Also in JAMA, Ellen Freeman et al. studied the use of escitalopram in reducing the symptoms of hot flashes.[6] They conducted a multicenter, double-blinded, placebo controlled trial that showed that the use of escitalopram reduced daily hot flashes by 1.41 episodes per day after 8 weeks (p < 0.001). Hot flashes were also noted to be less severe in intensity in the escitalopram group. Before the study, subjects had 9.78 daily hot flashes at baseline, which was reduced by 4.6 in the escitalopram group and 3.2 in the placebo group. The effect of escitalopram appeared modest especially given a large placebo effect, which has varied from 27% to 52% in other studies. Nevertheless, the drug may be of benefit to people given that hormone-based therapies are no longer routinely used.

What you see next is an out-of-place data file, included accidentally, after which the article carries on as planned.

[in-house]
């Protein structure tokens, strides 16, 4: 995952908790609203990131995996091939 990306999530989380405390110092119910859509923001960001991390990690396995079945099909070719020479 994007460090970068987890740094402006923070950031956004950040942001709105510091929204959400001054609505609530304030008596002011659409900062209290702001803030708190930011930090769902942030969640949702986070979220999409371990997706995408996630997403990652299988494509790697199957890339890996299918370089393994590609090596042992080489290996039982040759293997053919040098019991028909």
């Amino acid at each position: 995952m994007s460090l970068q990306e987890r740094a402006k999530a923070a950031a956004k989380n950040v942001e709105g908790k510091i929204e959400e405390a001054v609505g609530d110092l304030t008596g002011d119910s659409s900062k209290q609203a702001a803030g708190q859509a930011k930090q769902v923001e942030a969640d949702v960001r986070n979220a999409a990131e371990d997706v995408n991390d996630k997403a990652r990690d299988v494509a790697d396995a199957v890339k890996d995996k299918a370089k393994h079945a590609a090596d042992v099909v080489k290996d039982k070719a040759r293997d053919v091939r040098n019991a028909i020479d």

And in Lancet, a group of researchers studied the use of an impedance device that increased negative intrathoracic pressure in out-of-hospital patients receiving CPR, and compared this to standard CPR.[7] The theory is that increasing negative intrathoracic pressure during the decompression phase can increase cardiac and cerebral perfusion, leading to improved survival outcome. This impedance device is added to an advanced airway device or facemask and lowers intrathoracic pressure by impeding passive inspiratory gas exchange. The authors enrolled 2470 patients, and found that 9% of the study group survived compared to 6% in the control (p = 0.019), and that the survivors in both groups demonstrated long-term equivalence in cognitive skills, disability ratings, and emotional-psychological status. The major adverse rates were the same, although more patients had pulmonary edema in the intervention group compared to controls (94 compared to 62, p = 0.015). The improvement in overall mortality, although modest on an absolute scale, represents a 50% increase in survival without significant long-term adverse effects. If I needed CPR, I think I would take the device, thank you.